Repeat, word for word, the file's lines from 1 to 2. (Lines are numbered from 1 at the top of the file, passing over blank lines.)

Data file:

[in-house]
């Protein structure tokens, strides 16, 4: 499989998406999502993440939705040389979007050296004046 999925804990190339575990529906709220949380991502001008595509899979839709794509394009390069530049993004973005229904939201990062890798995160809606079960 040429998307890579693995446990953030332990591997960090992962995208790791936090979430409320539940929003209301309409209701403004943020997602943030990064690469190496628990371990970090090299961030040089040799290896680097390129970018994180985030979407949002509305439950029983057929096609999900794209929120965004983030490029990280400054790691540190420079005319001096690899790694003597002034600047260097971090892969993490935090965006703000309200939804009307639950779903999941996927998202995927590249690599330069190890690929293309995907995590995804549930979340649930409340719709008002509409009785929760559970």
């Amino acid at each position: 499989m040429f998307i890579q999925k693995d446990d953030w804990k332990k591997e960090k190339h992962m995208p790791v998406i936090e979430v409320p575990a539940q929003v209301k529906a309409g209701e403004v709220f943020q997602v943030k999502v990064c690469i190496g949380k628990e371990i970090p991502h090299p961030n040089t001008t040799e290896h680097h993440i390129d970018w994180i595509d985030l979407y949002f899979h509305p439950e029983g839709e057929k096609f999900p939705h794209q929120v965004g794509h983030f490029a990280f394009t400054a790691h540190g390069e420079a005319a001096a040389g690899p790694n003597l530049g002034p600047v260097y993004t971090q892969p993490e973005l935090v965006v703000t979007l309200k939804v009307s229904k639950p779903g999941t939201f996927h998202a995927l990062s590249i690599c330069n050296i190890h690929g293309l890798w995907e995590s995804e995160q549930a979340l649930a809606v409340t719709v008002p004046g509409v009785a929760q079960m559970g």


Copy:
[in-house]
């Protein structure tokens, strides 16, 4: 499989998406999502993440939705040389979007050296004046 999925804990190339575990529906709220949380991502001008595509899979839709794509394009390069530049993004973005229904939201990062890798995160809606079960 040429998307890579693995446990953030332990591997960090992962995208790791936090979430409320539940929003209301309409209701403004943020997602943030990064690469190496628990371990970090090299961030040089040799290896680097390129970018994180985030979407949002509305439950029983057929096609999900794209929120965004983030490029990280400054790691540190420079005319001096690899790694003597002034600047260097971090892969993490935090965006703000309200939804009307639950779903999941996927998202995927590249690599330069190890690929293309995907995590995804549930979340649930409340719709008002509409009785929760559970």